Taylor Slough Project to Restore Freshwater Flows
SCCF traveled to Everglades National Park on May 30 to attend a ribbon cutting celebrating the completion of the Taylor Slough Improvement Project, an important restoration effort to restore natural freshwater flows.
Taylor Slough, located in the southeastern Everglades, was historically an important freshwater conduit to the Florida Bay before the construction of Old Ingraham Highway in the 1920s. This highway and other infrastructure changes have reduced and redirected freshwater away from the slough.
The Taylor Slough Improvement Project installed a series of 18 culverts in nine locations along the Old Ingraham Highway to allow water to pass beneath the old roadbed and rehydrate the slough, thus redirecting more water to the Florida Bay. The project was completed in just four months.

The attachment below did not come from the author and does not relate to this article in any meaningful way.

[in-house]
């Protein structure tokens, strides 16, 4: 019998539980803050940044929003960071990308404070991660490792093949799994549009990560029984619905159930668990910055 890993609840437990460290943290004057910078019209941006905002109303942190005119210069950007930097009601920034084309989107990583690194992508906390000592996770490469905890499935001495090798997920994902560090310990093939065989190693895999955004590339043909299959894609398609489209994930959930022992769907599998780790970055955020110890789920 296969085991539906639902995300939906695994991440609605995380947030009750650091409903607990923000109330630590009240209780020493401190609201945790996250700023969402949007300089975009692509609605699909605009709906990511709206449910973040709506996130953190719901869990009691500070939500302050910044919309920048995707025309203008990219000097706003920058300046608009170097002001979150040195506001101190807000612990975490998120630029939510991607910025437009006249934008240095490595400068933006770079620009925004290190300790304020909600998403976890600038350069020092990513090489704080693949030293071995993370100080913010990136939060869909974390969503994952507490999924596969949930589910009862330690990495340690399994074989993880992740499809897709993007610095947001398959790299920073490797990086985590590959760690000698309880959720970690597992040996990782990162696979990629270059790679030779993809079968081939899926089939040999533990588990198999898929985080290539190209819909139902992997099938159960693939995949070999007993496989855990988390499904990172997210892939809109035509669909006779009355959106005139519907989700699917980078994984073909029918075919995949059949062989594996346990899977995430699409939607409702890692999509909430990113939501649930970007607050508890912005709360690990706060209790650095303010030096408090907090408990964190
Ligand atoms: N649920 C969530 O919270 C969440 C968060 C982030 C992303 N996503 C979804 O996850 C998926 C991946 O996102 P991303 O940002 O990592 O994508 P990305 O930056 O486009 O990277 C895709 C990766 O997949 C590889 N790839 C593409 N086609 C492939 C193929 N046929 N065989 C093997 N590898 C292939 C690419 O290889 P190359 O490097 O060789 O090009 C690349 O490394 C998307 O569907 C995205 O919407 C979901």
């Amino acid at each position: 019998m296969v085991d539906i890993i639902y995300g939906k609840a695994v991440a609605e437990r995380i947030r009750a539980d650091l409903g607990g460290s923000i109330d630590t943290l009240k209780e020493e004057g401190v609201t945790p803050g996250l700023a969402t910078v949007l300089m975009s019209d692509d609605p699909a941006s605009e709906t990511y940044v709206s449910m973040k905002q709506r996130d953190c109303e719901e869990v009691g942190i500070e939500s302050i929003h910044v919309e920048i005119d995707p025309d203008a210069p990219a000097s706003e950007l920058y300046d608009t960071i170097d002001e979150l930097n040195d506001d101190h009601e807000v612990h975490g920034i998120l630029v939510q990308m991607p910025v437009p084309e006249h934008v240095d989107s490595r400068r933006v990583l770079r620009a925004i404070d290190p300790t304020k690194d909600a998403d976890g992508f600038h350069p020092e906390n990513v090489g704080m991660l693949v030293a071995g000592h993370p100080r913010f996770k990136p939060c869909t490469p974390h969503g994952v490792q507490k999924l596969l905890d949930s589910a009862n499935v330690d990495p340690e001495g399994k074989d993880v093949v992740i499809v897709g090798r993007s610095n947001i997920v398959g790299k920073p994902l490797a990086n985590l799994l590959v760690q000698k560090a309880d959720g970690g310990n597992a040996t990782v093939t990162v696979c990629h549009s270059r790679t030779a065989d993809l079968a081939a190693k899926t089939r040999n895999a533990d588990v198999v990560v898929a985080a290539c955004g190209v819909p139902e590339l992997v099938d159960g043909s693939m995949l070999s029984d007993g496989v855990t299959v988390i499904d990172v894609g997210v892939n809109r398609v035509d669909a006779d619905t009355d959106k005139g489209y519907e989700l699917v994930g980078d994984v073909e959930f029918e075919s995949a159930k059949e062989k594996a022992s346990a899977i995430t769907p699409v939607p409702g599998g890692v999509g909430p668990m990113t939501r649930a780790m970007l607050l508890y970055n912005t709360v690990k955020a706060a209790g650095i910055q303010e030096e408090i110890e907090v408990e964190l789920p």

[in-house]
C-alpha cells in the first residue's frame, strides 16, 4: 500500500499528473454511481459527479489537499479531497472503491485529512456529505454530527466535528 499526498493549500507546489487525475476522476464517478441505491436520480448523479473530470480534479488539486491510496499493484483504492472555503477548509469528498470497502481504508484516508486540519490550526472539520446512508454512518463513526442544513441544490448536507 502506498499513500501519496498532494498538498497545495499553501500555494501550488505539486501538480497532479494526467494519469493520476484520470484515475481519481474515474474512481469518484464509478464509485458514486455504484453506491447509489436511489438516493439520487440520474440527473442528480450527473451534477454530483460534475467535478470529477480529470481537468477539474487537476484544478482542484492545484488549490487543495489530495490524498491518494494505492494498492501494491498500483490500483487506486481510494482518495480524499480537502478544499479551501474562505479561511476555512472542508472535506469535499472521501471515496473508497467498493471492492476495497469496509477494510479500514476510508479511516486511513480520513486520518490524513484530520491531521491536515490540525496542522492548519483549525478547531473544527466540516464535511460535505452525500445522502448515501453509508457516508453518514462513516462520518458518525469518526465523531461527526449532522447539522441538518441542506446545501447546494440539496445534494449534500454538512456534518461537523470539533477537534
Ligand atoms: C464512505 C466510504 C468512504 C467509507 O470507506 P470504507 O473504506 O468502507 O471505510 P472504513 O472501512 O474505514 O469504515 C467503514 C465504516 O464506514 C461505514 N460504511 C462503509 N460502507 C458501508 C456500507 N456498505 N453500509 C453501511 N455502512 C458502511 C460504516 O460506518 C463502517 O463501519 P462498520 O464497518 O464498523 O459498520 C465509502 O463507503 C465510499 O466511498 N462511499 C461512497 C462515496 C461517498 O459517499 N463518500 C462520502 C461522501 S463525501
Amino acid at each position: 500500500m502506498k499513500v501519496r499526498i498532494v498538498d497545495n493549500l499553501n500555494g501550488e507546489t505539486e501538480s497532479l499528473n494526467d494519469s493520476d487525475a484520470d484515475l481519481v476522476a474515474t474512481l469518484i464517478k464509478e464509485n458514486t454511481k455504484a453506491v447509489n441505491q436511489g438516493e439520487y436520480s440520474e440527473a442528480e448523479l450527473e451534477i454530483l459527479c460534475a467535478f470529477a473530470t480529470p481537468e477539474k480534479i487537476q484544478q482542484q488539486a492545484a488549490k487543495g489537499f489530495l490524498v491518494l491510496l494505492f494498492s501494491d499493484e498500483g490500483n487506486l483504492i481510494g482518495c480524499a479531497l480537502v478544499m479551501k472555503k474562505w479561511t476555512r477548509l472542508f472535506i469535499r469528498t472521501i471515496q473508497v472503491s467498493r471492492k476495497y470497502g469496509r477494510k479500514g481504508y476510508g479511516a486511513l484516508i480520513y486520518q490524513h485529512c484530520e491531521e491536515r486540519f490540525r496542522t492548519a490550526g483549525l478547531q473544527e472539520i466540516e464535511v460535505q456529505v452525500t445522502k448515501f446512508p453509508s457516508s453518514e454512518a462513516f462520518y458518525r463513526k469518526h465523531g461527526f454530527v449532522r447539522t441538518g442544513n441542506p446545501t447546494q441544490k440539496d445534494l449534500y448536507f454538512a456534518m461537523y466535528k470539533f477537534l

“Seeing progress being made this quickly is astounding,” said SCCF Environmental Policy Director Matt DePaolis. “It really shows the ability of the South Florida Water Management District to push projects forward when the right pieces are in place.”
The project is one in a series of flow-improvement efforts that will eventually allow water to pass from Lake Okeechobee down to Florida Bay, restoring the River of Grass.